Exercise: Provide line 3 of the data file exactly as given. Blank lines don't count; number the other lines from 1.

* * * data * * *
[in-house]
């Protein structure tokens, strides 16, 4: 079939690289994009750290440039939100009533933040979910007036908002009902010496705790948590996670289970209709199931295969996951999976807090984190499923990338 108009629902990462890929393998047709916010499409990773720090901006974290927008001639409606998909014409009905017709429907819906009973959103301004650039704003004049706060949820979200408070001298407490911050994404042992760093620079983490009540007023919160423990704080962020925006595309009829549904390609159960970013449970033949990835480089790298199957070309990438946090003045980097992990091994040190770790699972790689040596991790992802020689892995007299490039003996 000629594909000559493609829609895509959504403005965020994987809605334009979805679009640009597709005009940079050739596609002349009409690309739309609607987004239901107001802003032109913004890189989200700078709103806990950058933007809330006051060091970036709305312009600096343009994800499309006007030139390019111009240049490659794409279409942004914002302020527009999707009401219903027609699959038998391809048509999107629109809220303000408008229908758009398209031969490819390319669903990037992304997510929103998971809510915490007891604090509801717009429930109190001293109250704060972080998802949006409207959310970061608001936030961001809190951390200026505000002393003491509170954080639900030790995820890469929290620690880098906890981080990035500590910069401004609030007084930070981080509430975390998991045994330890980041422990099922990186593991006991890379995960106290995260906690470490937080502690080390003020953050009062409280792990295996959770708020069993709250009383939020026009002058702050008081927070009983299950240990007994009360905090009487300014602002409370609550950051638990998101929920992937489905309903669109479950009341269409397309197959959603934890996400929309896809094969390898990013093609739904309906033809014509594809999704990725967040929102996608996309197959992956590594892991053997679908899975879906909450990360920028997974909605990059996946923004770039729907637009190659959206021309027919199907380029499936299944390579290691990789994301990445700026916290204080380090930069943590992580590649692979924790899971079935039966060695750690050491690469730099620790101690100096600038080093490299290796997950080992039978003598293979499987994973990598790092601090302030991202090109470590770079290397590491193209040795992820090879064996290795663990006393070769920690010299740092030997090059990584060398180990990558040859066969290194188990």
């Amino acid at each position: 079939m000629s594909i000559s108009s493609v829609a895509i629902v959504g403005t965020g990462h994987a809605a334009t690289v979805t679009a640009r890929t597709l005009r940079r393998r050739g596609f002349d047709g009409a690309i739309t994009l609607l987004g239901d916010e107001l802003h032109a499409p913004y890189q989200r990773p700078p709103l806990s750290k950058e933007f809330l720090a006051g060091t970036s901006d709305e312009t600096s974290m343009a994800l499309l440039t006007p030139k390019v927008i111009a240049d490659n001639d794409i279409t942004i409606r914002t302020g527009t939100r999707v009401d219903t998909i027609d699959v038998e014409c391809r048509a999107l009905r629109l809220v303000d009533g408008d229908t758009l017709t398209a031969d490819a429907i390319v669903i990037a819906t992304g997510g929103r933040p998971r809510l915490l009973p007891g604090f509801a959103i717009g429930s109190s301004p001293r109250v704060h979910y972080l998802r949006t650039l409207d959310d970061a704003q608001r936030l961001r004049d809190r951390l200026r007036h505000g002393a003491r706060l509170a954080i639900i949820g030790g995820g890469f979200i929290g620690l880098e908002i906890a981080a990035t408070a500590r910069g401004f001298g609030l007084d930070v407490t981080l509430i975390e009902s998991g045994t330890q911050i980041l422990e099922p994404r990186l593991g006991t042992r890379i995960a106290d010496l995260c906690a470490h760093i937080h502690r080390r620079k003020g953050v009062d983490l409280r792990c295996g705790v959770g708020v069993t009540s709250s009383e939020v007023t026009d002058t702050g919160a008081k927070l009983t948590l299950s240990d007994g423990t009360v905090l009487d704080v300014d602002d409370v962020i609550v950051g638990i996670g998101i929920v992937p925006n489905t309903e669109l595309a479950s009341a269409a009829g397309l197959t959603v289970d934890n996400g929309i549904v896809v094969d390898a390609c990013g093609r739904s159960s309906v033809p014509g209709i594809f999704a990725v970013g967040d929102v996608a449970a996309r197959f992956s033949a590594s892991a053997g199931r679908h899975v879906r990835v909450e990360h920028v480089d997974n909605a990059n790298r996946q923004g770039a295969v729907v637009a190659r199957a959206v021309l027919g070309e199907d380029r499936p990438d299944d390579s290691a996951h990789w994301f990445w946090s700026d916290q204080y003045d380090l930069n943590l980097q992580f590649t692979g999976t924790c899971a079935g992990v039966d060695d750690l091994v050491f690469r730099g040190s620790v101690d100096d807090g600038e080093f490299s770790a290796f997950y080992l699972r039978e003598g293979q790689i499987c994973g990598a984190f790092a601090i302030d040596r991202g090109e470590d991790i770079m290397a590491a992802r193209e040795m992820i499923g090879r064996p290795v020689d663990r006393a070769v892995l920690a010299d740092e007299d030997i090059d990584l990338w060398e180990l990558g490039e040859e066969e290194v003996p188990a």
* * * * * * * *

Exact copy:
């Amino acid at each position: 079939m000629s594909i000559s108009s493609v829609a895509i629902v959504g403005t965020g990462h994987a809605a334009t690289v979805t679009a640009r890929t597709l005009r940079r393998r050739g596609f002349d047709g009409a690309i739309t994009l609607l987004g239901d916010e107001l802003h032109a499409p913004y890189q989200r990773p700078p709103l806990s750290k950058e933007f809330l720090a006051g060091t970036s901006d709305e312009t600096s974290m343009a994800l499309l440039t006007p030139k390019v927008i111009a240049d490659n001639d794409i279409t942004i409606r914002t302020g527009t939100r999707v009401d219903t998909i027609d699959v038998e014409c391809r048509a999107l009905r629109l809220v303000d009533g408008d229908t758009l017709t398209a031969d490819a429907i390319v669903i990037a819906t992304g997510g929103r933040p998971r809510l915490l009973p007891g604090f509801a959103i717009g429930s109190s301004p001293r109250v704060h979910y972080l998802r949006t650039l409207d959310d970061a704003q608001r936030l961001r004049d809190r951390l200026r007036h505000g002393a003491r706060l509170a954080i639900i949820g030790g995820g890469f979200i929290g620690l880098e908002i906890a981080a990035t408070a500590r910069g401004f001298g609030l007084d930070v407490t981080l509430i975390e009902s998991g045994t330890q911050i980041l422990e099922p994404r990186l593991g006991t042992r890379i995960a106290d010496l995260c906690a470490h760093i937080h502690r080390r620079k003020g953050v009062d983490l409280r792990c295996g705790v959770g708020v069993t009540s709250s009383e939020v007023t026009d002058t702050g919160a008081k927070l009983t948590l299950s240990d007994g423990t009360v905090l009487d704080v300014d602002d409370v962020i609550v950051g638990i996670g998101i929920v992937p925006n489905t309903e669109l595309a479950s009341a269409a009829g397309l197959t959603v289970d934890n996400g929309i549904v896809v094969d390898a390609c990013g093609r739904s159960s309906v033809p014509g209709i594809f999704a990725v970013g967040d929102v996608a449970a996309r197959f992956s033949a590594s892991a053997g199931r679908h899975v879906r990835v909450e990360h920028v480089d997974n909605a990059n790298r996946q923004g770039a295969v729907v637009a190659r199957a959206v021309l027919g070309e199907d380029r499936p990438d299944d390579s290691a996951h990789w994301f990445w946090s700026d916290q204080y003045d380090l930069n943590l980097q992580f590649t692979g999976t924790c899971a079935g992990v039966d060695d750690l091994v050491f690469r730099g040190s620790v101690d100096d807090g600038e080093f490299s770790a290796f997950y080992l699972r039978e003598g293979q790689i499987c994973g990598a984190f790092a601090i302030d040596r991202g090109e470590d991790i770079m290397a590491a992802r193209e040795m992820i499923g090879r064996p290795v020689d663990r006393a070769v892995l920690a010299d740092e007299d030997i090059d990584l990338w060398e180990l990558g490039e040859e066969e290194v003996p188990a």